Reading history should help us bear with the vicissitudes of fortune. It should also inspire gratitude for those and that which came before us. Remembering is one of the first duties of piety. By raising the deeds of the faithful dead, we, the living, can witness those moments when our way of feeling and acting and praying became more beautiful and good and true because of the gift of the Church in our midst. After his conversion, the English novelist Evelyn Waugh wrote that entering the Church is like "stepping across a chimney piece out of a Looking Glass world, where everything is an absurd caricature," into the real world God made. Only then, he said, "begins the delicious process of exploring it limitlessly." May these pages aid your own exploration of the gifts of the Church to our past and present. May these pages make vivid one credible Catholic point of view of the gifts of the Church to our present and our future experience of the loving God who has visited our world.
The first, and present, volume leads you through a rapid survey of two thousand years of Church history. Each chapter will introduce you to gifts given through members of Christ's body.
This is a tale told in two volumes. The first, and present, volume leads you through a rapid survey of two thousand years of Church history. Each chapter will introduce you to gifts given through members of Christ's body. In it you'll come to know some of the great heroes — and villains — of the West: from the early pagan philosopher turned passionate Christian, Justin the Martyr, who denounced the hypocrisy of old Rome, to the emperor Constantine the Great, whose conversion gave politics a more human face, to saintly monks who preserved the gifts of learning and advanced agriculture to Thomas Aquinas and visionary statesmen who built universities to the tragic Luther who closed the European middle ages to Ignatius of Loyola, Bartolomé Las Casas, and their disciples who opened the modern world, developing international law and securing the freedom of slaves, to Galileo Galilei, whose clash with the Church proved fruitful for the advance of science and faith, to the clever cynic Voltaire to the saintly giant Jean de Brébeuf to the little flower Thérèse of Liseux to a sequence of popes — from Leo XIII to Paul VI to John Paul II and Benedict XVI — who have rejuvenated the papacy in the midst of a brave new world being fashioned by Marxist, feminist, and trans-humanist revolutionaries.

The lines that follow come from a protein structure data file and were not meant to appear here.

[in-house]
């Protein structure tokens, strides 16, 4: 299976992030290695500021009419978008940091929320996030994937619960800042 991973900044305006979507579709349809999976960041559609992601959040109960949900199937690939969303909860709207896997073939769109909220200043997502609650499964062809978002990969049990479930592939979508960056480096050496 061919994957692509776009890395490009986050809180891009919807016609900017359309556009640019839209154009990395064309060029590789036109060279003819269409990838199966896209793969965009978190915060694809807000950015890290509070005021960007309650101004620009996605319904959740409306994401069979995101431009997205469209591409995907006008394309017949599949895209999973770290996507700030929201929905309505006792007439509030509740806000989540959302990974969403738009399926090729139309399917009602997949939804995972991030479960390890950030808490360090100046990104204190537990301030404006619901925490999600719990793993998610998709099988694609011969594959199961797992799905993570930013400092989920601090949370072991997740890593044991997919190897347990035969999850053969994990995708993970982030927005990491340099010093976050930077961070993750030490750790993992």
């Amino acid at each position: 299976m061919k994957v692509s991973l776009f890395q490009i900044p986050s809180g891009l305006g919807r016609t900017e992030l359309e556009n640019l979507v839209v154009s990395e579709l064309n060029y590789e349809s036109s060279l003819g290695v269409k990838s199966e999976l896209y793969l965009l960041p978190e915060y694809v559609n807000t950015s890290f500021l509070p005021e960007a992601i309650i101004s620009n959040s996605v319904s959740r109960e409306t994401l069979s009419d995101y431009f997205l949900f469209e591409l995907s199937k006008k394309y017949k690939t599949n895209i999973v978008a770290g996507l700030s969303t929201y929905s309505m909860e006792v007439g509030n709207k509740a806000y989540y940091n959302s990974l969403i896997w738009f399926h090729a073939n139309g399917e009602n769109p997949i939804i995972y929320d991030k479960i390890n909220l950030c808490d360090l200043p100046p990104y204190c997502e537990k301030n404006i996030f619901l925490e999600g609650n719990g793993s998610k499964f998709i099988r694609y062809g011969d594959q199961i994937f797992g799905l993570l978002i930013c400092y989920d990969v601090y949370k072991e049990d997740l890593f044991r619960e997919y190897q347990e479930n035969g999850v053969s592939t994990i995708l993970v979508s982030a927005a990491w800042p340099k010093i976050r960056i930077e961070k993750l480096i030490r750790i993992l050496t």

The second volume will extend this meditation from a different point of view. Instead of a chronological march through the history of the Church's gifts to culture, those chapters will slow down to consider the Church's transformation of particular domains. Individual chapters take up themes such as music, painting, architecture, literature, film, and the home. We will trace the origins of Western music to Gregorian chant and see how the Council of Trent and the recent interventions of Pius X helped rescue musicians from Puritanism and sentimentality; we will see why the Church has cultivated both the iconographic and the naturalistic impulses among artists; we'll explore the dominant styles of architecture that developed under the patronage of the Church (and take up the case against subjectivist accounts of beauty), witness the Church's influence on Western literary forms, consider what good popes have seen in the movies, and more. But that is all to come . . .
Ryan N.S. Topping. "Preface." The Gift of the Church: How the Catholic Church Transformed the History and Soul of the West. (Charlotte, NC: Tan Books, 2018): xiii-xix.
Reprinted with permission of Tan Books
Ryan Topping earned a Doctorate in Theology from the University of Oxford. He is a Professor of Theology and serves as Vice-President and Academic Dean at Newman Theological College, Edmonton. He is the author of The Case for Catholic Education: Why Parents, Teachers, and Politicians Should Reclaim the Principles of Catholic Pedagogy, The Gift of the Church: Volume 1 - How the Catholic Church Transformed the History and Soul of the West, Rebuilding Catholic Culture, The Elements of Rhetoric, Renewing the Mind: A Reader in the Philosophy of Catholic Education and Christmas Around the Fire: Poems, Stories, and Lessons for the Season of Christ’s Birth.Copyright © 2018 Tan Books